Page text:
Heated Exchange Ends With DeVos Refusing to Affirm She Will Protect Students From Anti-LGBT Discrimination
Betsy DeVos says her Dept. of Education will not work to protect LGBTQ students from discrimination nor will she establish a program to do so. The Secretary of Education appeared Tuesday morning before a Senate Appropriations subcommittee to discuss her education budget for 2018, when Democratic U.S. Senator Jeff Merkley of Oregon asked her about LGBTQ students.
Senator Merkley began by having Secretary DeVos agree all schools that receive federal funding must follow federal laws regarding discrimination.
"But those laws are somewhat foggy in that area, so I want to be absolutely clear about what you're saying," Sen. Merkley continued, asking DeVos if she were saying that private schools receiving federal funds would not be allowed to discriminate against LGBTQ students.
"Schools that receive federal funds must follow federal law," DeVos responded, seemingly tossing out a rote response.
Merkley repeated that federal law on anti-LGBTQ discrimination is "foggy," and asked her again if discrimination against LGBTQ students will be allowed.
"On areas where the law is unsettled, this Department is not going to be issuing decrees - " DeVos began.
Merkley interjected, requesting she answer his question.
"That is a matter for Congress and the courts - " DeVos continued.
Merkley again interjected, asking her again to answer his question.
"On areas of unsettled law, Congress and the Supreme Court has to decide and settle."
"Are you refusing to answer the question?" Merkley asked, as the exchange got heated.
"I'm going back to what I said earlier," DeVos insisted.
"Well, what you said earlier didn't help us," Merkley noted. "But I think you just said is where it's unsettled such discrimination will continue to be allowed under your program. If that's incorrect please correct it for the record."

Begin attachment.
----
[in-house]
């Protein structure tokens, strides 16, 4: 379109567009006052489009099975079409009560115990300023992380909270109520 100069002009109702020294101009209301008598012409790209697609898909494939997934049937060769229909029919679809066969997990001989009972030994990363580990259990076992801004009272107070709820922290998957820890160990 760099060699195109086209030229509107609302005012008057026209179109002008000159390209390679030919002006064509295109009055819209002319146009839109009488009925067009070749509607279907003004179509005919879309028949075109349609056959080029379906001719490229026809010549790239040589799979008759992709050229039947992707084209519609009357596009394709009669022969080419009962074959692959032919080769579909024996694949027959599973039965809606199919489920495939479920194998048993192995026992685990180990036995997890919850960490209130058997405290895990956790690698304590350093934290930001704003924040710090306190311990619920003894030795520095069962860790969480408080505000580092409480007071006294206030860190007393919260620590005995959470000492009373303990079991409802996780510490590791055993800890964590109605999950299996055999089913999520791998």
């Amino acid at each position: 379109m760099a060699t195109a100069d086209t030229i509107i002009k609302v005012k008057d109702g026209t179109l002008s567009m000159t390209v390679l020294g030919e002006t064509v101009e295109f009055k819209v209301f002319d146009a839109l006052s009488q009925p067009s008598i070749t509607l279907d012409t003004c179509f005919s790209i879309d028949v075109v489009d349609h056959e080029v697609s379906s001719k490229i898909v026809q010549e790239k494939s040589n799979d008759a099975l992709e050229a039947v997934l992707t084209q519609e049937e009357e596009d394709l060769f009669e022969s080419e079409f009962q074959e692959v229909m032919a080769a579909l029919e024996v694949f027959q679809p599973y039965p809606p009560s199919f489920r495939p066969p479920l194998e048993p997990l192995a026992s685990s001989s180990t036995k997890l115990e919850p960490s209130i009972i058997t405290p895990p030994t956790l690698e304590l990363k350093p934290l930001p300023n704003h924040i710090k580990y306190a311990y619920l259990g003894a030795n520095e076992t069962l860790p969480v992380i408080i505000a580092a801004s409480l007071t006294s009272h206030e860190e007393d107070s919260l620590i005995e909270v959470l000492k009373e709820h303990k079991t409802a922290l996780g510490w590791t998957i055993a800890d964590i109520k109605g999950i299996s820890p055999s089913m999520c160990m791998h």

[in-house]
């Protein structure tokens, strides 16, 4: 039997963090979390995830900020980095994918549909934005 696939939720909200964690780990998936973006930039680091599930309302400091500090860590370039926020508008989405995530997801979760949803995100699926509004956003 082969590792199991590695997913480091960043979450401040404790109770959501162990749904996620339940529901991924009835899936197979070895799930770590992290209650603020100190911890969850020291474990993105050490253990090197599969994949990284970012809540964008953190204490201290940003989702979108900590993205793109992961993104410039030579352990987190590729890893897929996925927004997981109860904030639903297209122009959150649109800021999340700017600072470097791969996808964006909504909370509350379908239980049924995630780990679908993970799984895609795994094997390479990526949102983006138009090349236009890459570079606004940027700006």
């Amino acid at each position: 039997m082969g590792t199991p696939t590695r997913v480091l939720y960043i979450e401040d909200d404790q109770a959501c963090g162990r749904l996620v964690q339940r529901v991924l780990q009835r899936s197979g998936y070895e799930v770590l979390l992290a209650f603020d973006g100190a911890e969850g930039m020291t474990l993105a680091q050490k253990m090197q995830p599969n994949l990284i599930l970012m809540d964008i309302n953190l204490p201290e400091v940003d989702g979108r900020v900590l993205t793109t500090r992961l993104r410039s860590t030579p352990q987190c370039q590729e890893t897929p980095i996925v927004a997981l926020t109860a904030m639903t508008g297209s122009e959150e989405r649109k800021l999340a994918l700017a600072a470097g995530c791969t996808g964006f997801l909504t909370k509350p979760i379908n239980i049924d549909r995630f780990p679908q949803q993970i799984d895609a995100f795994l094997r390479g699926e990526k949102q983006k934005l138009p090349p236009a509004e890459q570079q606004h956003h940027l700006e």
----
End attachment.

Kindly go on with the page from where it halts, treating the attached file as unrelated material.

But Senator Merkley wasn't finished.
"How about discrimination based on religion? Will such discrimination be allowed with charter or private schools?"
As has become her pattern, DeVos stuck to her statement.
"Again, on schools that receive federal funds, federal law must be followed."
Merkley asked again, insisting she "answer the question."
"Schools that receive federal funds will follow federal law, period," DeVos, with a somewhat defiant grin, responded.
"You're refusing to answer the question. I think that's very important for the public to know that today, the Secretary of Education before this Committee refused to affirm that she would put forth a program that would ban discrimination based on LGBTQ status of students, or ban discrimination based on religion."
"Sir, that's not what I said. Discrimination in any form is wrong," DeVos offered, having noted previously she would take no action against it.
"Does your program ban discrimination?" Merkley pressed, referring to her charter and private school program.
"As I said before, and let me say again, schools that receive federal funds need to follow federal law. Period," she said, again offering a grin.
During her last appearance before a Senate committee just two weeks ago, Secretary DeVos said she has no problem with states that allow schools to discriminate against LGBT students while receiving federal funds, and believes that the federal government should not intervene. She also pointed to school choice as an opportunity for parents to find schools that won't discriminate against their children, if that's something they want.
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